With the costs of the G20 for Canadian taxpayers reaching unprecedented heights, questions are being asked whether hosting large-scale diplomatic summits is worthwhile. While valuable, these questions fail to take into account the benefits that these summits produce. Whether or not the spending is well-managed is one thing; whether the summit itself is valuable, is another.

Summit Diplomacy: Bringing People to the Table

Despite their costs, these gatherings are an important tool for international cooperation. As we have learned from the  Heiligendamm Process, regular meetings between leaders can help normalize relations and foster cooperation. When the financial crisis struck, the existence of the G20 Finance and the G8’s ‘outreach’ sessions with emerging states helped provide the necessary traction for the G20’s elevation to the leaders’ level.

Summit diplomacy, then, can help to bridge the divides that separate member states. In terms of intellectual property reform, this will be important as various G20 member states hold different opinions regarding the way forward.

G20 States and IP: Working Towards Consensus

As the long-time driver of the global economy, the United States has worked to cultivate a global image of IP that reflects its own values. Through WIPO and TRIPS, the US and like-minded groups such as the European Union have sought to promote an ownership model of IP that privileges rights holders.

In recent years, emerging and developing states have opposed this and sought a development model of IP. Arguing that IP has historically been used to promote innovation, these states are seeking to replace the property model of IP with one based around policy. In particular, India has been adopting and promoting IP standards that differ from those favoured by the US and EU.

Summit diplomacy can help to bridge these divides and promote cooperation on this fundamental aspect of the global economy. For its part, Canada can take a leading role in this debate.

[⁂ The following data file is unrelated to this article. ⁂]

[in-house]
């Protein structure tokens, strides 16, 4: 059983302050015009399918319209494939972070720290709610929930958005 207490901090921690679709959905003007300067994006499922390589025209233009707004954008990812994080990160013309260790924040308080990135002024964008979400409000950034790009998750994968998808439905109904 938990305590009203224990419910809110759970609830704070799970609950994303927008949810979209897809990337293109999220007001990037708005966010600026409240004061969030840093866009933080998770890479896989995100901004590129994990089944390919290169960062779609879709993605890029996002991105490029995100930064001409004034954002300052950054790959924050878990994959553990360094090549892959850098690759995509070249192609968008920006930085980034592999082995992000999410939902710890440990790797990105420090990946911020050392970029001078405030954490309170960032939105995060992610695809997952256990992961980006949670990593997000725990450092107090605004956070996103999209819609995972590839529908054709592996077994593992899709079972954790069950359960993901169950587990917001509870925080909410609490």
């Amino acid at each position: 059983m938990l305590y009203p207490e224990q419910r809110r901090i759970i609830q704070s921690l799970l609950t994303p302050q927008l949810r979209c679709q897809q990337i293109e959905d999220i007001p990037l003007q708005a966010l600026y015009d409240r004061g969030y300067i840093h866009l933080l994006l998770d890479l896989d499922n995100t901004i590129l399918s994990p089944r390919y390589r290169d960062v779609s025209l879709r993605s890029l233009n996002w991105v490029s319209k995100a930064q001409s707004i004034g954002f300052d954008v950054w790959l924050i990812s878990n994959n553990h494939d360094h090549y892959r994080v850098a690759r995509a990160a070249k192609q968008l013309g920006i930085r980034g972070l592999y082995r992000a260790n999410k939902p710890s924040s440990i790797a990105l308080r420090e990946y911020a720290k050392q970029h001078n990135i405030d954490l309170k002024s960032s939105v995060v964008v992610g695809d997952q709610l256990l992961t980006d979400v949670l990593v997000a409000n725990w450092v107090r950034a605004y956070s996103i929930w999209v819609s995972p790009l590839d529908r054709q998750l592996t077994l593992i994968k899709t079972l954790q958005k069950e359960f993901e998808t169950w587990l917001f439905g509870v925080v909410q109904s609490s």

Canada: The Prototypical Middle Power

Canada has a long history of middle power diplomacy. The current international IP debate is a prime example of where the country can build on this legacy and promote international cooperation.

The country’s position as a member of the G8 and the developed world means that it shares many of the concerns that the US and EU have. At the same time, the country’s location beside the world’s IP superpower and the fact that Canada is a net importer of copyrighted technologies and goods aligns it with the interests of emerging and developing countries (see Chapter 8).

Unfortunately, the numerous concerns currently facing the global economy have meant that IP has been left off of the G20 agenda thus far. However, as the group’s attention begins to shift towards other matters, international IP cooperation will be an integral component for moving the global economy forward.

By embracing its traditional middle power role, Canada can help forge consensus on this increasing important issue.

Joseph F. Turcotte is a research assistant at the Centre for International Governance Innovation and has his MA in communication studies from Wilfrid Laurier University.

(Image Credit: Flickr user London Summit)

The opinions expressed in this article/multimedia are those of the author(s) and do not necessarily reflect the views of CIGI or its Board of Directors.